Artificial intelligence (AI) and machine learning have the potential to play a crucial role in addressing the impacts of climate change. Scientists use AI to analyze data sets, create predictive models, and evaluate the potential effects of different actions. Energy companies use it to improve their grids and maximize the output of renewable energy sources.
Vehicle fleet owners use AI to reduce fossil fuel emissions through predictive maintenance and more efficient scheduling. AI can also be used to make everything from agriculture to office buildings more sustainable.
However, it is important to remember that AI is just a tool, and it has its limitations and potential pitfalls when misused. Our success in using AI to tackle climate-related challenges will depend on being mindful of these limitations as we plan our use cases and approaches for applying AI.
One example of how AI is being used to combat climate change is through remote sensing. The European Union, the U.S., and other countries are deploying advanced satellites that provide unprecedented insight into the causes and impacts of climate change.
AI capabilities are becoming increasingly significant in helping to translate this data into a real-time understanding of the dynamics at play in creating current and future climate conditions.
Another example is regulatory enforcement. Many agencies tasked with enforcing climate-related regulations often find themselves overstretched and under-resourced.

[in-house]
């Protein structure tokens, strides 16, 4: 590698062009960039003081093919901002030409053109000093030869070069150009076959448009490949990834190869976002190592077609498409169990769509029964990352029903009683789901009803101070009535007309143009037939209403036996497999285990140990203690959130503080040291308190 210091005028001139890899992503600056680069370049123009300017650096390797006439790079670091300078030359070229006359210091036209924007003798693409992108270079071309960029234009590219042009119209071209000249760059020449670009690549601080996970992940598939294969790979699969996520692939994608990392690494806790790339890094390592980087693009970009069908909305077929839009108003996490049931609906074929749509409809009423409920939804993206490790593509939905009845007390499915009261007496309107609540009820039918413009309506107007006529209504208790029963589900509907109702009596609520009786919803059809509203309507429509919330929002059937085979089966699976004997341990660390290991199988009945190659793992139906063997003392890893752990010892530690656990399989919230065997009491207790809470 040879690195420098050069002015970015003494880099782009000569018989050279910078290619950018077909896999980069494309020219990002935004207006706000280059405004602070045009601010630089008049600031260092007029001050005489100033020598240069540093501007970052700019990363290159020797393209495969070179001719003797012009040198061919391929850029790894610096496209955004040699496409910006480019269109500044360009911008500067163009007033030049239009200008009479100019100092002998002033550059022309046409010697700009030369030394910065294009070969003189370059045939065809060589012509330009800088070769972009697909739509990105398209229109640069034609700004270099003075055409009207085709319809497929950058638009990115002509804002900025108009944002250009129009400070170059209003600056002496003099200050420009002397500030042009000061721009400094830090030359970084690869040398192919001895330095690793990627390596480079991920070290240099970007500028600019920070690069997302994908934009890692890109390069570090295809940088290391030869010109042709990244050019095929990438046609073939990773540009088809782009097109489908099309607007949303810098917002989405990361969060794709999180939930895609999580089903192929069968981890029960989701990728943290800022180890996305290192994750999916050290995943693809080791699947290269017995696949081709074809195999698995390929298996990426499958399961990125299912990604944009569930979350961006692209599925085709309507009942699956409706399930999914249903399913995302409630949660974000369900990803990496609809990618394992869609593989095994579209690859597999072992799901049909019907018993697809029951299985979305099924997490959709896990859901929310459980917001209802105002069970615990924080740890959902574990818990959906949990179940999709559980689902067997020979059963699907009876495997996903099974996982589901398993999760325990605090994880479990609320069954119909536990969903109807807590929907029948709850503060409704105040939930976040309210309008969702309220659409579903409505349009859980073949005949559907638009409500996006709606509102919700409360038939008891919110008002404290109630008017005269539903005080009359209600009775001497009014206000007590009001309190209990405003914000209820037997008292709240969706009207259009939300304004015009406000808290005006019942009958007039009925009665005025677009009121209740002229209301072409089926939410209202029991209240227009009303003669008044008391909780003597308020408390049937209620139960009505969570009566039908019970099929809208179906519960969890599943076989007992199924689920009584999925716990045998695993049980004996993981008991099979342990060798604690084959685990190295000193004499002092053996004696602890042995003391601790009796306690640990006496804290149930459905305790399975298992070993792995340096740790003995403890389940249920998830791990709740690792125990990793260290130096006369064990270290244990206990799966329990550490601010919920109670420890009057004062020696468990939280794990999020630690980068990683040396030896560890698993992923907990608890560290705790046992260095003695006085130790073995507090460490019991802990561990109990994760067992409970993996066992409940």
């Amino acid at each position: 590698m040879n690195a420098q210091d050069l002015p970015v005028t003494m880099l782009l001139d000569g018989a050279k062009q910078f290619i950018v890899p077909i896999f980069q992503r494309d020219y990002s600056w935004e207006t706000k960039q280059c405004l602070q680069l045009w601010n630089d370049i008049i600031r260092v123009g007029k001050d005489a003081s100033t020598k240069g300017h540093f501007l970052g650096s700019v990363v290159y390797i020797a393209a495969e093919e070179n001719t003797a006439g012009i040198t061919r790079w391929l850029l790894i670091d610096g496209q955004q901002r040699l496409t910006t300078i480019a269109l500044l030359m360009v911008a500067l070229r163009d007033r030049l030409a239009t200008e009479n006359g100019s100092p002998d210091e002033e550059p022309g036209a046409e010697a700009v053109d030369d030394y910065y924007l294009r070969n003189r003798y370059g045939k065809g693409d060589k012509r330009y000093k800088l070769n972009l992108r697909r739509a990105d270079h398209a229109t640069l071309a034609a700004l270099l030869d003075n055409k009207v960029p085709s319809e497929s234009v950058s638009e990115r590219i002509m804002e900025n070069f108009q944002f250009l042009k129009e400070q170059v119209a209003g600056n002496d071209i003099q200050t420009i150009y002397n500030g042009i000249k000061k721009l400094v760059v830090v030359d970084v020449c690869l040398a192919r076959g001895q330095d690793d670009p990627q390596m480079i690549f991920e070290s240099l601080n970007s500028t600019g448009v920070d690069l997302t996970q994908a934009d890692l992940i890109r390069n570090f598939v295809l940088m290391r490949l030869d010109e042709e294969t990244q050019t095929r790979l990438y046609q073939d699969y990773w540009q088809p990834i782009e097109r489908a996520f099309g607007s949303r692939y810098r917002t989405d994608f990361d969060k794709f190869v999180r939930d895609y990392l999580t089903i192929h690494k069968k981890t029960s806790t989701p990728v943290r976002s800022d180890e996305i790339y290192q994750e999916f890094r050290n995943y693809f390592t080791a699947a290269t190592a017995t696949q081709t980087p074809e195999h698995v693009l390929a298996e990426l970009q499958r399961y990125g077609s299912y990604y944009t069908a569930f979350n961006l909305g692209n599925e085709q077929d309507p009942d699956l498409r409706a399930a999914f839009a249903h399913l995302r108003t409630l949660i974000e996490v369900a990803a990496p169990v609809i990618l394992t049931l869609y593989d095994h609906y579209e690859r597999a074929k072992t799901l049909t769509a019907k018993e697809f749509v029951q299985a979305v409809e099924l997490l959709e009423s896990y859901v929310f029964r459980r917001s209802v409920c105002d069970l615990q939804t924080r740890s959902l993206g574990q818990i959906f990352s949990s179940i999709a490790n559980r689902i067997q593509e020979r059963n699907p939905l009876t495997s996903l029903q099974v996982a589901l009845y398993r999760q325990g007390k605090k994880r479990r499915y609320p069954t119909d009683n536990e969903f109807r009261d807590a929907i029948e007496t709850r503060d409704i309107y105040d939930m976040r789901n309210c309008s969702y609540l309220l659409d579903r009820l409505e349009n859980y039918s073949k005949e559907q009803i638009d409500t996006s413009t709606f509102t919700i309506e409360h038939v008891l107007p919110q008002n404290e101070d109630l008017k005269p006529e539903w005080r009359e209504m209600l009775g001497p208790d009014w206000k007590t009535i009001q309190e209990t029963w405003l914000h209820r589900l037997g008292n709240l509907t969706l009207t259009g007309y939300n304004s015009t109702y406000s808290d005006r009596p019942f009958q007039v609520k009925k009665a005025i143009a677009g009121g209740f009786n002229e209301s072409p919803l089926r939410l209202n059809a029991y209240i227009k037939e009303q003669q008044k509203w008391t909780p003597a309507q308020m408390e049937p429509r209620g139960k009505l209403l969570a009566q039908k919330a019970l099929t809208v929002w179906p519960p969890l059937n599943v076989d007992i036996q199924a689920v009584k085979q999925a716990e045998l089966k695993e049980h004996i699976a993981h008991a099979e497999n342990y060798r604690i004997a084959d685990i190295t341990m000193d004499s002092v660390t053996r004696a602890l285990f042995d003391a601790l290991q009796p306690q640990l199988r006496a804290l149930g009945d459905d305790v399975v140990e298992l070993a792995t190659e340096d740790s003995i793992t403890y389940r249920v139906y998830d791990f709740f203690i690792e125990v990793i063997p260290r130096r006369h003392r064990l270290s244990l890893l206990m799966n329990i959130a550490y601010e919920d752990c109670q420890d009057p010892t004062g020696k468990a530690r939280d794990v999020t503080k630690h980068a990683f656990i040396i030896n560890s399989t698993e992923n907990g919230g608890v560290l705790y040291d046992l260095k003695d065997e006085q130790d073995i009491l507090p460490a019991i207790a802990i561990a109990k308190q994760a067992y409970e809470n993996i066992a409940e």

AI can be an indispensable tool for them to help spot early warning signs of potential environmental hazards caused by companies or utilities. Companies are also turning to AI tools to drive their regulatory compliance.
AI also has a role in citizen science, which is when scientific projects engage volunteers to conduct scientific research and monitoring activities. Some of these climate-related projects range from tracking earlier bloom times for plants in the spring to altered arrival times and locations of migratory birds and the shifting habitats of frogs and pollinators.
AI tools can drive collaboration and translate citizen-collected data into helpful insights.
However, when using data and AI, it’s important to proceed with caution. Unintended consequences or outcomes can occur due to data gaps and privacy issues. Data can be skewed by explicit or implicit biases and can contain personally identifiable information or be used to point towards it. Using an AI model trained on bad data can also affect its outputs.
To avoid these issues, it is very essential to work with experts from fields such as anthropology, law, and sociology to ensure the right questions are asked and to pre-empt privacy concerns. Additionally, when it comes to data, more is not always better. It’s critical to focus on the quality and relevance of the data rather than the quantity.